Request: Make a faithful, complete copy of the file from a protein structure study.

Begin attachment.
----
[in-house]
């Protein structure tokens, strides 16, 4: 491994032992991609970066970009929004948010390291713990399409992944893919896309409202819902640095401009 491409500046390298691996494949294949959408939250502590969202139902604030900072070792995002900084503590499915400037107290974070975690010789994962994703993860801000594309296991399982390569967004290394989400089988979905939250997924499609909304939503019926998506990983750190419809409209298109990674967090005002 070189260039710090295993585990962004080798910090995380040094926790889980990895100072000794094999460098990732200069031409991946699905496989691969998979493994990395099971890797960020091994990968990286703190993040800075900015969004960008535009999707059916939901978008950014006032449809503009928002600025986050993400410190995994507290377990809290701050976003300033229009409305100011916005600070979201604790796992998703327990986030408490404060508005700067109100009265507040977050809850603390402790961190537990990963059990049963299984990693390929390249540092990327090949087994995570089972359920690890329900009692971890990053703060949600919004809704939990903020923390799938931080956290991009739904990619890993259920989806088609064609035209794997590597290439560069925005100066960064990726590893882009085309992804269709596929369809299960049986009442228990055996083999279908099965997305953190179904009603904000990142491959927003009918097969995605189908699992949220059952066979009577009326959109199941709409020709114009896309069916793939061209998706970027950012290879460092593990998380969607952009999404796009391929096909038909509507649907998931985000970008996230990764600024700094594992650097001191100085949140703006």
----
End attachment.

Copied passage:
[in-house]
């Protein structure tokens, strides 16, 4: 491994032992991609970066970009929004948010390291713990399409992944893919896309409202819902640095401009 491409500046390298691996494949294949959408939250502590969202139902604030900072070792995002900084503590499915400037107290974070975690010789994962994703993860801000594309296991399982390569967004290394989400089988979905939250997924499609909304939503019926998506990983750190419809409209298109990674967090005002 070189260039710090295993585990962004080798910090995380040094926790889980990895100072000794094999460098990732200069031409991946699905496989691969998979493994990395099971890797960020091994990968990286703190993040800075900015969004960008535009999707059916939901978008950014006032449809503009928002600025986050993400410190995994507290377990809290701050976003300033229009409305100011916005600070979201604790796992998703327990986030408490404060508005700067109100009265507040977050809850603390402790961190537990990963059990049963299984990693390929390249540092990327090949087994995570089972359920690890329900009692971890990053703060949600919004809704939990903020923390799938931080956290991009739904990619890993259920989806088609064609035209794997590597290439560069925005100066960064990726590893882009085309992804269709596929369809299960049986009442228990055996083999279908099965997305953190179904009603904000990142491959927003009918097969995605189908699992949220059952066979009577009326959109199941709409020709114009896309069916793939061209998706970027950012290879460092593990998380969607952009999404796009391929096909038909509507649907998931985000970008996230990764600024700094594992650097001191100085949140703006």